During the last joint session of the Prince William County School Board and the Board of Supervisors, Supervisors Lawson and Candland chose to pick a fight with the School Board over a budget flyer sent home. I wish they had discussed the needs of the school board, especially as it relates to textbooks.
Disclosure: up until 3 years ago I was a certified secondary math teacher so this is important to me and I think I know what I am talking about. I also have grandchildren in PWC Schools.
Kids aren’t being issued textbooks. I checked with my middle school grandson. No math book. I couldn’t get an answer about the other books. I checked with friends who have kids in the school system. Their kids don’t have text books in any of the subjects. WTF? There are classroom sets.
So I asked about homework. It seems that kids have binders and worksheets. Sorry. That doesn’t cut it. How on earth are our kids learning to read in the content areas? Apparently they are not. Reading in the content areas is a critical skill that people who move beyond high school must have to be successful. If our SAT scores are coming up short, that is one place to immediately look.
As I watched speaker after speaker go to the podium in the Supervisors chambers last night, requesting that the BOCS advertise a tax rate high enough to support the 5 year plan, I questioned my own sanity. Where were the thundering hordes of people I had heard about? You know, those people who wanted the tax rate frozen at some ridiculously low figure that would pretty much halt most progress in Prince William County.
Our house-mate suggested that I must have been listening to talking hand sock puppets–that old propaganda trick of making people think that there were a lot more people out there than really exist. Sometime after 9 pm, a lone man got up and asked for a 1.3% rise in taxes. Actually, I think he thought that was even too much. He was also plenty irate about the budget sheet that got sent home with each school kid. I wonder if he got irate last year and the year before that?
Sending materials home with students is the main way the school system communicates between school and home. It always has been. Just because we live in an age of technology doesn’t mean that all parents have computers. Even in households with computers, often the computers were bought for the kids to help them with their studies (forget enhancing their social life). I don’t think some of our middle and upper middle class residents understand that everyone isn’t just like them.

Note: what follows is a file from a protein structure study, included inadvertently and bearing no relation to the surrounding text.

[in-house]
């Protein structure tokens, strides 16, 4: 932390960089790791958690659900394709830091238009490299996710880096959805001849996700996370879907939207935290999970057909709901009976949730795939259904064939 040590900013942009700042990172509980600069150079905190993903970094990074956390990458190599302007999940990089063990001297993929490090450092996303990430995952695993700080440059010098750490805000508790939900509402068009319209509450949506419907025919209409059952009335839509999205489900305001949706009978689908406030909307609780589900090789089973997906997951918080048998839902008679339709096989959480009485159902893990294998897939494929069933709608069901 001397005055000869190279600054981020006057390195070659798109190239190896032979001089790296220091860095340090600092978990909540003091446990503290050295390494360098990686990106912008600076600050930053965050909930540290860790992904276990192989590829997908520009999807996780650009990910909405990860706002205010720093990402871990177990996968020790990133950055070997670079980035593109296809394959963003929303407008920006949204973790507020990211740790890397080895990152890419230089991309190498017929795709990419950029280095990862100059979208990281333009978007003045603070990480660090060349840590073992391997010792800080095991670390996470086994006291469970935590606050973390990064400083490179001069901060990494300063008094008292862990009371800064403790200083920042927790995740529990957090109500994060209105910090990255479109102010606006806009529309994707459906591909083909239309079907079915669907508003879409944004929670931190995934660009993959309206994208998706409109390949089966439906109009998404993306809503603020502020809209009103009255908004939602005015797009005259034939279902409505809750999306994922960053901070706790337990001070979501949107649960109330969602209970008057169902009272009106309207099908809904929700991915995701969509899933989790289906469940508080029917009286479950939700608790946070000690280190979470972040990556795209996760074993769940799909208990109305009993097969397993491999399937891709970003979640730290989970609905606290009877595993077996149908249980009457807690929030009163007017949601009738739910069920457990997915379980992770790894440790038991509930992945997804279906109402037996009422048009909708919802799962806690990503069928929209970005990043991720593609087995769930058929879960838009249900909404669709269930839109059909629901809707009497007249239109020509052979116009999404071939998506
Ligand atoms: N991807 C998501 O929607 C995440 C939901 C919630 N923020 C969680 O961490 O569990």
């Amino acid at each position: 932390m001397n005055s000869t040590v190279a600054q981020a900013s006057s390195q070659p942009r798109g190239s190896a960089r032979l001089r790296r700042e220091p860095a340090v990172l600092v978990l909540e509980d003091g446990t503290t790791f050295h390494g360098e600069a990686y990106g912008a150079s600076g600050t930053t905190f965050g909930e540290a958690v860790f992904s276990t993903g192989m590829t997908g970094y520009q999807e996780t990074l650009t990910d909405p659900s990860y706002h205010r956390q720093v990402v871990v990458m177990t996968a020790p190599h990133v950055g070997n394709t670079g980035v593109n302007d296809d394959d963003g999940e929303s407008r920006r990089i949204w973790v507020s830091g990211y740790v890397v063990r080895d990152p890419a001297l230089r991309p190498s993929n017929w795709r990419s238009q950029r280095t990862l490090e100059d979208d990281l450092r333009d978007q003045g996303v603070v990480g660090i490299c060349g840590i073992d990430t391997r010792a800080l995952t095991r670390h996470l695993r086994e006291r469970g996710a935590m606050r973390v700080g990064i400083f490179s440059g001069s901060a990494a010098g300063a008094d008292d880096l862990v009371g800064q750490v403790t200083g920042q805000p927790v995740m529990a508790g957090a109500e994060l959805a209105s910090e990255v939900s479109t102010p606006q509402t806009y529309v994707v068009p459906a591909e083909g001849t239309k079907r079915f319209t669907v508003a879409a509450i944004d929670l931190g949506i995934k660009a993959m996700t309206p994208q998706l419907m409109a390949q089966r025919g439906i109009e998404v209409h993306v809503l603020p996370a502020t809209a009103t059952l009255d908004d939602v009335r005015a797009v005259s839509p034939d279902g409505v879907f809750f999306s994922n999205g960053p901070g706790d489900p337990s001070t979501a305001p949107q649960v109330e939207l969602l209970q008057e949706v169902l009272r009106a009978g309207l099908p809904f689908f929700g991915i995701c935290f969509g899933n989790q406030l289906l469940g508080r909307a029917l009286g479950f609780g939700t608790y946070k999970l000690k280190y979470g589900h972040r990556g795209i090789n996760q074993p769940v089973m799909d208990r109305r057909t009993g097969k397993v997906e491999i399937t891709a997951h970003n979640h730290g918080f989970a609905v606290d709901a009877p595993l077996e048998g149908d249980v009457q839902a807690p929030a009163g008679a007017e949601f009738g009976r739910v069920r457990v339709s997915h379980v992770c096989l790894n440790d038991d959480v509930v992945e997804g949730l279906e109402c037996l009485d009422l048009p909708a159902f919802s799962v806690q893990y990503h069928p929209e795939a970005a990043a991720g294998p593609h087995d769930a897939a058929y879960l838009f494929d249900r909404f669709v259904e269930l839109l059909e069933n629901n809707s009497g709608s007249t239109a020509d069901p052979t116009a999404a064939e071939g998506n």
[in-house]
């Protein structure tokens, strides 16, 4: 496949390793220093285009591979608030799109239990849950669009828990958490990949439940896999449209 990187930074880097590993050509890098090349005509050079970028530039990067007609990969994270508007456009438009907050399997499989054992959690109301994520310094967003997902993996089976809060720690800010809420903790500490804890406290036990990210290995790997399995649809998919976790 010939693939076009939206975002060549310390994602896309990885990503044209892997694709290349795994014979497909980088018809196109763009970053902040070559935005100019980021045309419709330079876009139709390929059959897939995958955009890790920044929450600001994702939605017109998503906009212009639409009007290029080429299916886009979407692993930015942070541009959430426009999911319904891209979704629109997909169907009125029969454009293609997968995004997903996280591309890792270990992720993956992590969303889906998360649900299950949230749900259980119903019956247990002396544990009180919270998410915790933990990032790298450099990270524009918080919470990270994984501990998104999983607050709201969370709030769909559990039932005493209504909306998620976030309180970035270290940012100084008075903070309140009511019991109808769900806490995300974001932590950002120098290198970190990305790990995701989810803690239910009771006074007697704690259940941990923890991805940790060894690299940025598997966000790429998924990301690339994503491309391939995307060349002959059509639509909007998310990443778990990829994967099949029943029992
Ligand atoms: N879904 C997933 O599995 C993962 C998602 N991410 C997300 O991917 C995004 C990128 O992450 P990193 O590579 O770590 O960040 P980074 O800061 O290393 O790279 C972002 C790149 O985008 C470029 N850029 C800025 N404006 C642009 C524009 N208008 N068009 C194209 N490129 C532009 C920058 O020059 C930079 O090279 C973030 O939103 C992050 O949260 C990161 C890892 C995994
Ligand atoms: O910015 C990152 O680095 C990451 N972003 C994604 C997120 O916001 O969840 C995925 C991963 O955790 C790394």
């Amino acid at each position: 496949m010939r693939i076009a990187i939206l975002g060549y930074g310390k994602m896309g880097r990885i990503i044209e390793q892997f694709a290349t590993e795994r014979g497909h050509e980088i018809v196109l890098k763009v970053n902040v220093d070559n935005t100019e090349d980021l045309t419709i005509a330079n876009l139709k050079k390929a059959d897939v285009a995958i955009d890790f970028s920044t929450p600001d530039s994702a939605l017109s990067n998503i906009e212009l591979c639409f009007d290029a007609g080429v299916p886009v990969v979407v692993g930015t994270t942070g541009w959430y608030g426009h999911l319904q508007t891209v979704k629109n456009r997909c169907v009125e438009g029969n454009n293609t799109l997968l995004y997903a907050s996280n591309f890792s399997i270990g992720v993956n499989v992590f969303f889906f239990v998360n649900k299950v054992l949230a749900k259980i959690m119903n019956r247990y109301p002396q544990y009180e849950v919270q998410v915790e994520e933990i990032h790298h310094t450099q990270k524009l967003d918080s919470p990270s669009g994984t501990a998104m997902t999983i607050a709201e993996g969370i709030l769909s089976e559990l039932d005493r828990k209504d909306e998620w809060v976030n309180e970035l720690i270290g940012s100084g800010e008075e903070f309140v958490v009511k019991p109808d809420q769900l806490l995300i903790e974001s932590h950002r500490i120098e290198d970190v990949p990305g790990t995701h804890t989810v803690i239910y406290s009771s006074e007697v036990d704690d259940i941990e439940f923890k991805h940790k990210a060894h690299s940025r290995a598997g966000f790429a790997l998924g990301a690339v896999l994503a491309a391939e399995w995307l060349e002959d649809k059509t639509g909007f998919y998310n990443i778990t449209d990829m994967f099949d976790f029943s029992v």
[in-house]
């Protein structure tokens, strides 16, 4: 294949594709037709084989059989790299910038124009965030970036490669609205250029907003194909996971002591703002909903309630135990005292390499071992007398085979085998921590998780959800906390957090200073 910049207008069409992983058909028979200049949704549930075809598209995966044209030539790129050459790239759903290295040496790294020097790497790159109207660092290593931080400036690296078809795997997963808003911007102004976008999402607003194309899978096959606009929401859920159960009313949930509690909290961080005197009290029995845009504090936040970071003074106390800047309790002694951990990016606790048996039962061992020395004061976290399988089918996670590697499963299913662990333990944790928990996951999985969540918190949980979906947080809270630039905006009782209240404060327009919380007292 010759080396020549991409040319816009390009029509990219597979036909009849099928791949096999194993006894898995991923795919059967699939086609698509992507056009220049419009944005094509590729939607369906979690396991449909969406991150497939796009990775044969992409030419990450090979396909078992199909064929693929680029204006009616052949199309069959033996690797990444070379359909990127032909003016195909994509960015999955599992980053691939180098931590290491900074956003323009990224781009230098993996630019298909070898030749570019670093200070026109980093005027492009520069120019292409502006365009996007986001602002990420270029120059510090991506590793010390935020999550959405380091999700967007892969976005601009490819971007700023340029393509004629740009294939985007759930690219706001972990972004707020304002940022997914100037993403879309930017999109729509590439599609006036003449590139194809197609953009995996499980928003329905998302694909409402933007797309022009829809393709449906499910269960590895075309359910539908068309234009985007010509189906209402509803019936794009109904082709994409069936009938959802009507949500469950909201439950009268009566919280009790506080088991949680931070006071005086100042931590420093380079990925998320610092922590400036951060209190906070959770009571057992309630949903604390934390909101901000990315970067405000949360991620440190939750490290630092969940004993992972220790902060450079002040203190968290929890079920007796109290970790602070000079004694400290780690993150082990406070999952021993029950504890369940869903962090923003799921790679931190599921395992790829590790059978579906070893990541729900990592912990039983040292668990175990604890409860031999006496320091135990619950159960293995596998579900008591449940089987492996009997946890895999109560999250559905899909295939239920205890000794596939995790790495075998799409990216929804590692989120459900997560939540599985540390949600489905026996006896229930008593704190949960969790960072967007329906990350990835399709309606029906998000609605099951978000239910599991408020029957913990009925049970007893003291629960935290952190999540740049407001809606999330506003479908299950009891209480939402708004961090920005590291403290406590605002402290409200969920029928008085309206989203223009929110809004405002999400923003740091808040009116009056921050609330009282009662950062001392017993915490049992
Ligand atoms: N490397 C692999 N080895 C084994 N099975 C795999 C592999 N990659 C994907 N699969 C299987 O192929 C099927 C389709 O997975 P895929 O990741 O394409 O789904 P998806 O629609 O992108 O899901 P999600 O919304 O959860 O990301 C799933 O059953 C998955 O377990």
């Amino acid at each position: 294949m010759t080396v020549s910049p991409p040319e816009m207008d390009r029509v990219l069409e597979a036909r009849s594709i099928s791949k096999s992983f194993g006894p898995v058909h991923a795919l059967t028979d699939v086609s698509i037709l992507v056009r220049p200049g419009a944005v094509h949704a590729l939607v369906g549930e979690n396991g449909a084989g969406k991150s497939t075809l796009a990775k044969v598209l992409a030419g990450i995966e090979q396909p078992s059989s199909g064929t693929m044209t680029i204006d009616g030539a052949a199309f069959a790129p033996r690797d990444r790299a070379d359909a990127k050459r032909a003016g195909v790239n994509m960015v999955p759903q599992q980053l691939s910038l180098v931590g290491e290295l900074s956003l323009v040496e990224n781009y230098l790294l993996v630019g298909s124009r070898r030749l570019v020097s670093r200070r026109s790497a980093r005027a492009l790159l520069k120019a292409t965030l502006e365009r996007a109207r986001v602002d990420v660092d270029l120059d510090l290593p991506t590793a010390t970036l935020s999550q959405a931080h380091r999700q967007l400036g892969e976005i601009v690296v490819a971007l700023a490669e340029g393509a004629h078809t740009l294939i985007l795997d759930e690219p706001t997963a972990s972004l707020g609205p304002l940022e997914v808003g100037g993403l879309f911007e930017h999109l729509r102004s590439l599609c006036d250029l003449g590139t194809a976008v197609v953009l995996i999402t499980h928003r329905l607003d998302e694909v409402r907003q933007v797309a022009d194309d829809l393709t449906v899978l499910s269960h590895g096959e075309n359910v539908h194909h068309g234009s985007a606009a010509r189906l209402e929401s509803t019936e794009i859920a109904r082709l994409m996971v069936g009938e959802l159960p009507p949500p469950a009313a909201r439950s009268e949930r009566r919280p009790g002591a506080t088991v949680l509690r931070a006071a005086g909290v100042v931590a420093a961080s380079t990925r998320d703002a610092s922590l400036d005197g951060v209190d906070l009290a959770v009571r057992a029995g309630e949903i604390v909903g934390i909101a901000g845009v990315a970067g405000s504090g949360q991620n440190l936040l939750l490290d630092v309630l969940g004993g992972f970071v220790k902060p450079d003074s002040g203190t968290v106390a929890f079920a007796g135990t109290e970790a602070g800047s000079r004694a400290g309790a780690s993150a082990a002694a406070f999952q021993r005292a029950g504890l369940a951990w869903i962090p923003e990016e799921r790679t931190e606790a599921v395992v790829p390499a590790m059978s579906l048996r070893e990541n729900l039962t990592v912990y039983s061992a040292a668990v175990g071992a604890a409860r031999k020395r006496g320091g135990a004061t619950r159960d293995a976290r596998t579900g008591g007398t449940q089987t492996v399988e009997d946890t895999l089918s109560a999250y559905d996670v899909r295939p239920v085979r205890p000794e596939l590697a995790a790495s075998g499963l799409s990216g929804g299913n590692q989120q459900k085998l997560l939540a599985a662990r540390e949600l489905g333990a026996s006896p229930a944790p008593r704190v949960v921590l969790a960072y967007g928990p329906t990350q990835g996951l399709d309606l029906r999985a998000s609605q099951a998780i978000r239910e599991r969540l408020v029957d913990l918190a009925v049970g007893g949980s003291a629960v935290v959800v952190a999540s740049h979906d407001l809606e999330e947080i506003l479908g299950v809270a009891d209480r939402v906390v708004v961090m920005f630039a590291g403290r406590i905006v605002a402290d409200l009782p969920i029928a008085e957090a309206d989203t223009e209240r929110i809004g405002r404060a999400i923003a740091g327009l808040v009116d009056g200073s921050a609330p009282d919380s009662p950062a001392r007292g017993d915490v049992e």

Prince William County’s schools enrollment boom has outpaced the growth of the district’s budget for years, a quandary exacerbated by the recession. Class sizes have ballooned. Bus service has been cut. Per-pupil spending has flattened.
Faced with the prospect of the county’s enacting a smaller than planned increase in the property tax rate, the school board has again begun weighing drastic cuts, this time to the district’s treasured universal full-day kindergarten program, which Superintendent Steven L. Walts once touted as his “greatest accomplishment.” After years of cutbacks, board members said there are few places left to look to save money.
“It’s more of an economic calculation than an educational calculation,” said school board Chairman Milton C. Johns (At Large), who has championed the expansion of the program. “We’re out of options.”
So this is what it comes down to? The BOCS needs to stop trying to “out-Republican” each other and do the right and responsible thing. Cutting new funding back to a $12 million increase is not the right and responsible thing to do when PWC gets approximately 2000 new students per year.
Prince William County could have “a fundamentally different school system” if a proposal to hold real-estate tax bills at the rate of inflation is approved, a move that could trigger up to $20 million in cuts next school year, School Board Chairman Milt Johns says.
The school board won’t discuss particulars until Feb. 4, but to brace for what Johns calls an “unplanned and dramatic revenue cut,” he’s asking board members to consider discretionary spending cuts to absorb a loss of about $11 million in expected revenue. At the same time, he wants to maintain a planned pay scale “step increase” for teachers, costing about $8 million, and a $1 million plan to reduce class sizes in one grade level.
Johns is asking the board to find savings in three areas: full-day kindergarten programs at non-Title I schools; bus service to middle and high school specialty programs and construction and renovation projects planned to begin in fiscal year 2016.
None are cuts Johns would advise, but they are the few large-ticket items that can be reduced to find significant savings in the division’s budget.